This week HBI looks at OECD data on quality across healthcare systems. We take asthma, diabetes and COPD and look at how rates of hospitalisation have changed since 2002.
The graph shows standardised hospital admission rates per 100,000 for the three chronic conditions across 19 different countries.
Looking first at asthma, the data shows that it has historically had relatively low admission rates although there is still a general trend of decline. Hungary, Finland, Israel and Ireland have seen the biggest decline while rates in Poland have increased and the country now has the highest hospitalisation rates in Europe (based on available data).
Finland has significantly decreased hospitalisations across all three conditions but still has high admission rates save for COPD. Italy, at the other end of the spectrum, has always had low admission rates and is today the lowest for all three conditions. This might be due to the way that Italy’s primary care sector is not segregated from diagnostics.
In Israel, the country’s largest state-mandated healthcare organisations Clalit is perhaps Europe’s biggest value-health project. It has electronic health records dating back 20 years and is implementing analytics to look at how it can better predict and monitor health conditions.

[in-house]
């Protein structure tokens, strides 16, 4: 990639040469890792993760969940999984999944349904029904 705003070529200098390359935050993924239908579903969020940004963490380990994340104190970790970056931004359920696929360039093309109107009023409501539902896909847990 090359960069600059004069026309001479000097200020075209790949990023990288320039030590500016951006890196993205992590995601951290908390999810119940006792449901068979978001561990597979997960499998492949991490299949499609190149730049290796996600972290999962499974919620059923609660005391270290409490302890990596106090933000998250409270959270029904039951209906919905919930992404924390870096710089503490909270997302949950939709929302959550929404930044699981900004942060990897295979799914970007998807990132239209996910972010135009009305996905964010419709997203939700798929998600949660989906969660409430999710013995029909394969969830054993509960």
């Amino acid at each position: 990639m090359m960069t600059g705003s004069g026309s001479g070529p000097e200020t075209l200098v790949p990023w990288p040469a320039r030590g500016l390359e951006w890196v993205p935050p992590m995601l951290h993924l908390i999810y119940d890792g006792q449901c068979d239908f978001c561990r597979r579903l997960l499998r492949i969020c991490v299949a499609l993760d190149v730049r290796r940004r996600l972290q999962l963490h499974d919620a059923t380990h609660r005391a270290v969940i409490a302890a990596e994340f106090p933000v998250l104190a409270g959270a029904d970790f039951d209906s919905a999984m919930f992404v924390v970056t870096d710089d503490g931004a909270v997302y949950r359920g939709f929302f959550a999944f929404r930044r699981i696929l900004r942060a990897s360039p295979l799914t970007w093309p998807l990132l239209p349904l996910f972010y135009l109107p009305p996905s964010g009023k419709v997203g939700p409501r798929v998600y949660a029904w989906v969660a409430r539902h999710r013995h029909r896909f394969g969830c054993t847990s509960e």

Diabetes has also seen a general decline in hospitalisation rates although it’s not as profound as asthma: the rates remain significantly higher in Austria.
COPD is rather messier and HBI would argue that this is the one chronic condition out of the three that healthcare systems have struggled to bring under control. Hospitalisations are volatile and only a few countries have seen a decline. Interestingly, this is the only chronic condition where Poland has seen a decline, elsewhere it is one of the only country’s seeing more hospitalisations for diabetes and asthma.
Value-health and quality in healthcare systems will be a key theme of this year’s HBI Policy Summit, which brings together operators and policymakers to discuss the biggest challenges in healthcare today.
We would welcome your thoughts on this story. Email your views to Rachel Lewis or call 0207 183 3779.